Underlying Mechanisms of Resilience in Trainee and Newly Qualified School Teachers

Student thesis: Doctoral ThesisDoctor of Philosophy


High stress in the teaching sector may be a contributing factor to teacher turnover and low retention. Across different populations, research has found that resilience can buffer against stress, anxiety, and depression. However, there is a lack of understanding about the psychological mechanisms that maintain and predict resilience based on theoretical frameworks. The first aim of this thesis was to examine the underlying mechanisms of trainee teachers’ resilience at a given time, and whether affective-cognitive mechanisms predict resilience later in teacher training and when working as newly qualified teachers (NQTs).

A limitation of existing resilience interventions is that they are often not theoretically driven and do not target on the key processes of resilience. Therefore, resilience interventions have been inconsistent in yielding positive outcomes. The second aim of this thesis was to evaluate whether a mechanism-based resilience intervention is feasible and acceptable to trainee teachers during teacher training.

A series of studies were conducted to examine what mechanisms are associated with teachers’ resilience. First, a pilot study confirmed the assumption that interpretation bias is associated with resilience. The purpose was to evaluate whether interpretation bias could be a modifiable mechanism associated with short-term stress response, stressors, and resilience among teachers, which informs the decision to adapt a positive interpretation bias training for resilience in Study 3. Then, using a cross-sectional and longitudinal approach (Study 1 & 2), we examined whether perceived stress and cognitive-affective mechanisms (i.e., interpretation bias, emotion regulation, cognitive control, cognitive flexibility, positive affect, anticipatory pleasure, responses to positive affect, meaning in life, and positive meaning finding) are related to resilience, and whether these mechanisms predict trainee teachers’ future resilience.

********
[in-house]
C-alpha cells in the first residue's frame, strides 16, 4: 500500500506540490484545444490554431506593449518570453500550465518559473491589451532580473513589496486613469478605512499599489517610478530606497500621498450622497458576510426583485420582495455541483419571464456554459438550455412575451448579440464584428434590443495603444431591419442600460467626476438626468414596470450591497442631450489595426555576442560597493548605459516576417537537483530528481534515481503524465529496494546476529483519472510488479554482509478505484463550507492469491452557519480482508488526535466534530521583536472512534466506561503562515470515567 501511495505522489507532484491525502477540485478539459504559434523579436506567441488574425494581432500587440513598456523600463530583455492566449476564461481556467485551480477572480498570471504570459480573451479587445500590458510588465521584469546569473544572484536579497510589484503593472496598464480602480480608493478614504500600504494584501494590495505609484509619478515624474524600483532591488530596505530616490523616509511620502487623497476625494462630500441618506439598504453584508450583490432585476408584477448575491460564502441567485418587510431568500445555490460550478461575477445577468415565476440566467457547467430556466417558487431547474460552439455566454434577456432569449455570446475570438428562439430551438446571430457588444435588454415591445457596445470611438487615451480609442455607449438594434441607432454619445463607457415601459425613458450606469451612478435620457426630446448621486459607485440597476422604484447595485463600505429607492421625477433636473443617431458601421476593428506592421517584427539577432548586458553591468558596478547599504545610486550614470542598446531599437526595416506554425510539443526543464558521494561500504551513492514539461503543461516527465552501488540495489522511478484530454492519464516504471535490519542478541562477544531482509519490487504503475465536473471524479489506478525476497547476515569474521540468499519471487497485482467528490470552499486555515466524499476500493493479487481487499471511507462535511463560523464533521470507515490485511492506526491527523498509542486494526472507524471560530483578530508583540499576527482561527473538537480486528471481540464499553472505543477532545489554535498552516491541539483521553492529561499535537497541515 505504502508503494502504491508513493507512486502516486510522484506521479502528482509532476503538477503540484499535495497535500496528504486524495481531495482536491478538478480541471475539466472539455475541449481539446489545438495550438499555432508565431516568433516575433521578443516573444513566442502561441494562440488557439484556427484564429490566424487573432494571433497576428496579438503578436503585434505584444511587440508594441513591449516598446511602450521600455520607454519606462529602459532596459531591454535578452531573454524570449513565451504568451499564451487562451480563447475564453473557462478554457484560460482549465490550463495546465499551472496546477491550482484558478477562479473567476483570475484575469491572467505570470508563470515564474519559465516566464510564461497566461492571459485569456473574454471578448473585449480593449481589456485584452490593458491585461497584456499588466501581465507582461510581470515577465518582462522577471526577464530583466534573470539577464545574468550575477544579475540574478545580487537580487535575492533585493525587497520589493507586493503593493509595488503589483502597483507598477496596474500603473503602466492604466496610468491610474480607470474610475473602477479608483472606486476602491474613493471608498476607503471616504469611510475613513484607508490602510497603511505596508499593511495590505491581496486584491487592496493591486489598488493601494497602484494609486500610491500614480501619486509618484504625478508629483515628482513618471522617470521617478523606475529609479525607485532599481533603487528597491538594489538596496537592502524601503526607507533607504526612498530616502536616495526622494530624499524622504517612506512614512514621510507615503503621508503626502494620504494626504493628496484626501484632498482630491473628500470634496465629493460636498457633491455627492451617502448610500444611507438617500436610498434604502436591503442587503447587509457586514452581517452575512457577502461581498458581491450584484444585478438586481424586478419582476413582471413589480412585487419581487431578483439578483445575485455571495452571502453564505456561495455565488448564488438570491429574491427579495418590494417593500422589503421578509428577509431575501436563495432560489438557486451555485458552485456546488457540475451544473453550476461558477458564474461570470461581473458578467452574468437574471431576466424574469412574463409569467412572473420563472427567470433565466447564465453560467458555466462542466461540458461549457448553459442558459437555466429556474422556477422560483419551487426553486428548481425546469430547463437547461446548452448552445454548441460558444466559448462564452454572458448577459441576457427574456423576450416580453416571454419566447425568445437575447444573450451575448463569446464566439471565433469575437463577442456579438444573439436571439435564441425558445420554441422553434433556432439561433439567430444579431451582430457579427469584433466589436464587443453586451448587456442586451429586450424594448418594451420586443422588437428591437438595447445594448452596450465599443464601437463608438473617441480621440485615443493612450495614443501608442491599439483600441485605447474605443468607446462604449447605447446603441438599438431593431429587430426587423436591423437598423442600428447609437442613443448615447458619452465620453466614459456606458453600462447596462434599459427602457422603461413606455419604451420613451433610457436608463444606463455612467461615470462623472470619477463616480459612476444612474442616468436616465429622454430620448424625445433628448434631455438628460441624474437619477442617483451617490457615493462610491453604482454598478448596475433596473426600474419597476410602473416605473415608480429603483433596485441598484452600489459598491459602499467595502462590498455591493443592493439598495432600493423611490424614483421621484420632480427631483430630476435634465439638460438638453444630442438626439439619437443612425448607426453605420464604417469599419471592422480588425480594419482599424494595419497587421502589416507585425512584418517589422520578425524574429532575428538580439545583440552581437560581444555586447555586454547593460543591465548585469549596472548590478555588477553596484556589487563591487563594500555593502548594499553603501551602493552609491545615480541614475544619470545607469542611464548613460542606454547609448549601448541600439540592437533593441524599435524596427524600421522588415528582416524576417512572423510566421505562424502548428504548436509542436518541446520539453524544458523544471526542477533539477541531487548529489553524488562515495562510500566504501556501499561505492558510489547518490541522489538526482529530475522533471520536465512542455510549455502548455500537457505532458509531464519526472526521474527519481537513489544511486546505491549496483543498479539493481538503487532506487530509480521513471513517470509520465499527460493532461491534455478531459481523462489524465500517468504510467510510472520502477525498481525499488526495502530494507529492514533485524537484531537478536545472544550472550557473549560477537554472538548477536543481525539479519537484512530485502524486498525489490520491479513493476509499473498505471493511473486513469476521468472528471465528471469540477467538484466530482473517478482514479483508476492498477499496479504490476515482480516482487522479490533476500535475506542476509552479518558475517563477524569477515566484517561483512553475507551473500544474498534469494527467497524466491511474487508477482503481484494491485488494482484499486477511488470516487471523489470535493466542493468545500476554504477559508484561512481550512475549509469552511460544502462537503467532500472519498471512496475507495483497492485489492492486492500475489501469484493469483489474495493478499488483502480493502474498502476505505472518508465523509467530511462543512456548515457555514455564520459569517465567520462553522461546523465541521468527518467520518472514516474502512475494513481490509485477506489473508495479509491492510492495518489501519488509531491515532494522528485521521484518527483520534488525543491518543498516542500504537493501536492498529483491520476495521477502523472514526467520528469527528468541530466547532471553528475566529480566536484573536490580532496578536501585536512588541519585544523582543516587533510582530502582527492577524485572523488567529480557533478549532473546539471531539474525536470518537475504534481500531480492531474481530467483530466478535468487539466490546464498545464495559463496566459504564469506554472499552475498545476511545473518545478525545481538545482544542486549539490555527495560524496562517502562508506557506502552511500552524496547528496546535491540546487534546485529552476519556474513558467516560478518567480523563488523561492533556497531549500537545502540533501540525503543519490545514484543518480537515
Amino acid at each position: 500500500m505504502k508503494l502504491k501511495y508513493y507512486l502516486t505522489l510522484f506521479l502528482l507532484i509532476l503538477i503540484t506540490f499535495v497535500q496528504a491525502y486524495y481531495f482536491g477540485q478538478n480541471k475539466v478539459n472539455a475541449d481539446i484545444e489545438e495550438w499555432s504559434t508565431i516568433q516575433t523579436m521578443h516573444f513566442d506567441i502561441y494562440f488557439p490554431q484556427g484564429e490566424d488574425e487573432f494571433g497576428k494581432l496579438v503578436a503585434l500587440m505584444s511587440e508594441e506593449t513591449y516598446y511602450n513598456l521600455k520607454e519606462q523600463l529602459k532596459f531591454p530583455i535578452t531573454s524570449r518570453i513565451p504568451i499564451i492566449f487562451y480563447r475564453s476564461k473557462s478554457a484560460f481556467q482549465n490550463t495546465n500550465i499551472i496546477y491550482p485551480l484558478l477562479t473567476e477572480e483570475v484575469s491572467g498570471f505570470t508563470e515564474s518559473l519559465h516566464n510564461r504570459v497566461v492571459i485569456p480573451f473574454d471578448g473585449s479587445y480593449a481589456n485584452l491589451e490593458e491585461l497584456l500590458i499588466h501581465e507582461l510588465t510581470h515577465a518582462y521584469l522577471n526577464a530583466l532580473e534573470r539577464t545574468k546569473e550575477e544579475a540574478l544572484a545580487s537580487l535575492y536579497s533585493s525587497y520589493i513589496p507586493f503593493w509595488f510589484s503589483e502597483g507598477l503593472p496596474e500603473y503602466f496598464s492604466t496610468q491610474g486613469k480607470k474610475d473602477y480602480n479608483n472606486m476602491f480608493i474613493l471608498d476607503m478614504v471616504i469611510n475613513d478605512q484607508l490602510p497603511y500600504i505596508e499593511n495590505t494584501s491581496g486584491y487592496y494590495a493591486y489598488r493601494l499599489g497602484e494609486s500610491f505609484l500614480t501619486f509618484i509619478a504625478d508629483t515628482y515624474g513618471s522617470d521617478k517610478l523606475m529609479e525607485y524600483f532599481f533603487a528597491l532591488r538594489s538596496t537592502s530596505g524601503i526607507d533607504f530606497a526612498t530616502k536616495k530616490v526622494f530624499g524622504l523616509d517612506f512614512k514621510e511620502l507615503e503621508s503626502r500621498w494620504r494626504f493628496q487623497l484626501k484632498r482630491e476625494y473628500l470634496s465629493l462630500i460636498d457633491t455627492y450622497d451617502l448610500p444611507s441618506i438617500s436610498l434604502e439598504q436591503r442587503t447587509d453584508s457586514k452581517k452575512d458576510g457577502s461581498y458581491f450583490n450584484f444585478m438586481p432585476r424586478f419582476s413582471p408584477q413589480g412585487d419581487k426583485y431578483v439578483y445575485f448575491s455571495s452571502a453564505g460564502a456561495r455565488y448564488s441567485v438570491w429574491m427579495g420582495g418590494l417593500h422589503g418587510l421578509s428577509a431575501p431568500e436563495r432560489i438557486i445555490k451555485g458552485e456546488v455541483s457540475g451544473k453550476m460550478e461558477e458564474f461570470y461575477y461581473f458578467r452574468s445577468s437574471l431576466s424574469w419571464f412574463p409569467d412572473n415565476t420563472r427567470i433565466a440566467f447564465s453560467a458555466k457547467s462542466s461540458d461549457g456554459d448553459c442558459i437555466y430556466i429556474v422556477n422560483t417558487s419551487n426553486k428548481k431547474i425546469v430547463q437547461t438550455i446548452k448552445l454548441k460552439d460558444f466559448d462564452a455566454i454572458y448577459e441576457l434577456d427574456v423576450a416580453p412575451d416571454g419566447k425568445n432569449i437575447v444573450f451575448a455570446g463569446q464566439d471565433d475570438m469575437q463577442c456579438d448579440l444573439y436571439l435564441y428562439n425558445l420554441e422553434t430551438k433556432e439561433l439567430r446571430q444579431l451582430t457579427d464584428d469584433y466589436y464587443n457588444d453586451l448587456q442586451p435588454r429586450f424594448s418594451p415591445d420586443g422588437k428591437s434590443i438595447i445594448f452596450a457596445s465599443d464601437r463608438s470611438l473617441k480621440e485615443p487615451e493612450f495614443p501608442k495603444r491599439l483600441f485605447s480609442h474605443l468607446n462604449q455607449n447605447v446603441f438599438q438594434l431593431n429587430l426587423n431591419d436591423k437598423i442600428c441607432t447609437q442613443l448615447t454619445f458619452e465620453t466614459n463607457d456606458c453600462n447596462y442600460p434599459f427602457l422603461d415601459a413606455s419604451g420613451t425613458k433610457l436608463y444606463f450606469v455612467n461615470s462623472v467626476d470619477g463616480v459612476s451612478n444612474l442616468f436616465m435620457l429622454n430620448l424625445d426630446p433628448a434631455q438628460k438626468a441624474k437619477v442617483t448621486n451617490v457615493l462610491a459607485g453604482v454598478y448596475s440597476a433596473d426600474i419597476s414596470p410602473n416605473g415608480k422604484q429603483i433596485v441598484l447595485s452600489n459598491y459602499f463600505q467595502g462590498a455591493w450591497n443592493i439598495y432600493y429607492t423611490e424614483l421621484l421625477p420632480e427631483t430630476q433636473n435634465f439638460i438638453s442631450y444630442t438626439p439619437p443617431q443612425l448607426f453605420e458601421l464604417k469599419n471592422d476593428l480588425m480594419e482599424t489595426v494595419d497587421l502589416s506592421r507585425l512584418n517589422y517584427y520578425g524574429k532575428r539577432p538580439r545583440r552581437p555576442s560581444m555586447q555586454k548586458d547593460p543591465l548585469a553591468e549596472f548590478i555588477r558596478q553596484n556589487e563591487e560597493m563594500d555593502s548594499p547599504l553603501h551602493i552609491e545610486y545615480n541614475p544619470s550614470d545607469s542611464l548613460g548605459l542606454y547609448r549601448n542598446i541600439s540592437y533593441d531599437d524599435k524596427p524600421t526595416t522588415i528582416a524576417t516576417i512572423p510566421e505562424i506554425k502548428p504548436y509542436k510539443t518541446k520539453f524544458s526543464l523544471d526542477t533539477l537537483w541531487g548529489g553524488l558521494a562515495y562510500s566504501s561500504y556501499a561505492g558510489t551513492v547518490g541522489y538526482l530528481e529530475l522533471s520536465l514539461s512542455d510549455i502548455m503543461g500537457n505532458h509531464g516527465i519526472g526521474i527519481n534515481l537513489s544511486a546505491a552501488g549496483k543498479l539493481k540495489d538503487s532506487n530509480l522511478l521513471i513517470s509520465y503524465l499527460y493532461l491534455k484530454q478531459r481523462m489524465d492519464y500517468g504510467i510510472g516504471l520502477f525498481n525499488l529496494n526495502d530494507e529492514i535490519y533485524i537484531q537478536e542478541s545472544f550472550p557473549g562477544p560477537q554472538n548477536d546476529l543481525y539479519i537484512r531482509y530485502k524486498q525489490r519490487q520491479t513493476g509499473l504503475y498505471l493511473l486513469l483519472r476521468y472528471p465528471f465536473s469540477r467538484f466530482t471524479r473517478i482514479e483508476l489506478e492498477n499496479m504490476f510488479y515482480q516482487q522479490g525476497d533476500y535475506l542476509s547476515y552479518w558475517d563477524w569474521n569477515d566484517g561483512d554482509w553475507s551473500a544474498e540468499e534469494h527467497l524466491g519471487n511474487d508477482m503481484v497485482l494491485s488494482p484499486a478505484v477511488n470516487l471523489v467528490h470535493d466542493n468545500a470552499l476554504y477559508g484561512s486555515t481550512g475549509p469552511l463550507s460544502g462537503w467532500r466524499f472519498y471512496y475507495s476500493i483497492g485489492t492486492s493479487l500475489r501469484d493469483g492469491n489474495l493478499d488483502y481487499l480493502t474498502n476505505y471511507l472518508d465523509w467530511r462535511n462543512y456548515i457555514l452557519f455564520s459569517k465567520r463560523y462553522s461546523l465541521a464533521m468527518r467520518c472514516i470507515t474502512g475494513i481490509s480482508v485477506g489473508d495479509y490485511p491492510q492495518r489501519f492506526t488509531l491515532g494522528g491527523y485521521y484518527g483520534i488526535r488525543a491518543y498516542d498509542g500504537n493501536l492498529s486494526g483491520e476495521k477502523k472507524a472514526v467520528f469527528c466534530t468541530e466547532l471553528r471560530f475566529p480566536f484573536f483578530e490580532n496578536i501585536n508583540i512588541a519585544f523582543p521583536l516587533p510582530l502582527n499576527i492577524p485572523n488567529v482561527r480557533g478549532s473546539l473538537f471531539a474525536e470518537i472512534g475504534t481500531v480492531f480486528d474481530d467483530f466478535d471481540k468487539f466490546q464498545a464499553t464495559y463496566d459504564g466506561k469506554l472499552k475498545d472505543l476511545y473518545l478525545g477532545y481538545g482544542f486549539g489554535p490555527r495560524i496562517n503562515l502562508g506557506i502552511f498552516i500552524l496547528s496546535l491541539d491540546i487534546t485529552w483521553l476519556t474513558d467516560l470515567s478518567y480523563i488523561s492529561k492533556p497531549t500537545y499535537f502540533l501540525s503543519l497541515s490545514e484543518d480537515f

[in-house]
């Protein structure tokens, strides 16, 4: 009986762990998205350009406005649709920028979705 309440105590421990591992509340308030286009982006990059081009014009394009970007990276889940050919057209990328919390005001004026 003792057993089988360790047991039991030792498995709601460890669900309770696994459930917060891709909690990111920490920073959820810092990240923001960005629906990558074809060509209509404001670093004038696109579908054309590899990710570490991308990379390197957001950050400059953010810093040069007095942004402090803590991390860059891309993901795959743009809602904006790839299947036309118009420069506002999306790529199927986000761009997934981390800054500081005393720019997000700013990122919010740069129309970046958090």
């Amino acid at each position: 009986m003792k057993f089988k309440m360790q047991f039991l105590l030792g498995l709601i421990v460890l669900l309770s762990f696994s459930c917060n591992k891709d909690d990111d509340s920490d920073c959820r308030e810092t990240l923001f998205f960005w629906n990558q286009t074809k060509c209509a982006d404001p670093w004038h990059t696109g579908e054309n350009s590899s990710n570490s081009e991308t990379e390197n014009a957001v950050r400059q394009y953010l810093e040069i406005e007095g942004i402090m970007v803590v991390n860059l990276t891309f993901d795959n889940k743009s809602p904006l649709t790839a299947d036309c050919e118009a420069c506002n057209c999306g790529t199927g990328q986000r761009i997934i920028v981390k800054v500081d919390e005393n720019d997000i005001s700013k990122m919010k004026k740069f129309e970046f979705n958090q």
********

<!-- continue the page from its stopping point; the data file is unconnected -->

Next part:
Overall, the results suggest that perceived stress and cognitive-affective mechanisms were associated with trainee teachers’ resilience cross-sectionally (while controlling for the effects of age and gender). However, they did not consistently predict trainee teachers’ future resilience. Notably, interpretation bias was significantly associated with resilience among qualified and trainee teachers, and consistently predicted trainee teachers’ future resilience. Based on this finding, a resilience intervention that targets interpretation bias is warranted. Therefore, in Study 3, we conducted a pilot and feasibility study to promote resilience in trainee teachers via a mechanism-focused intervention (cognitive bias modification for interpretation; CBMI). Overall, we found that the adapted CBMI was feasible and acceptable to trainee teachers. However, revising the intervention length is necessary to improve adherence rates.

This thesis contributes to the literature by identifying modifiable cognitive-affective mechanisms of resilience among teachers. This thesis sets the stage for the development of effective mechanism-based resilience interventions and informs future randomised controlled trials.

Date of Award1 Mar 2023
Original languageEnglish
Awarding Institution
  • King's College London
SupervisorKatie Young (Supervisor), Colette Hirsch (Supervisor) & Myanna Duncan (Supervisor)

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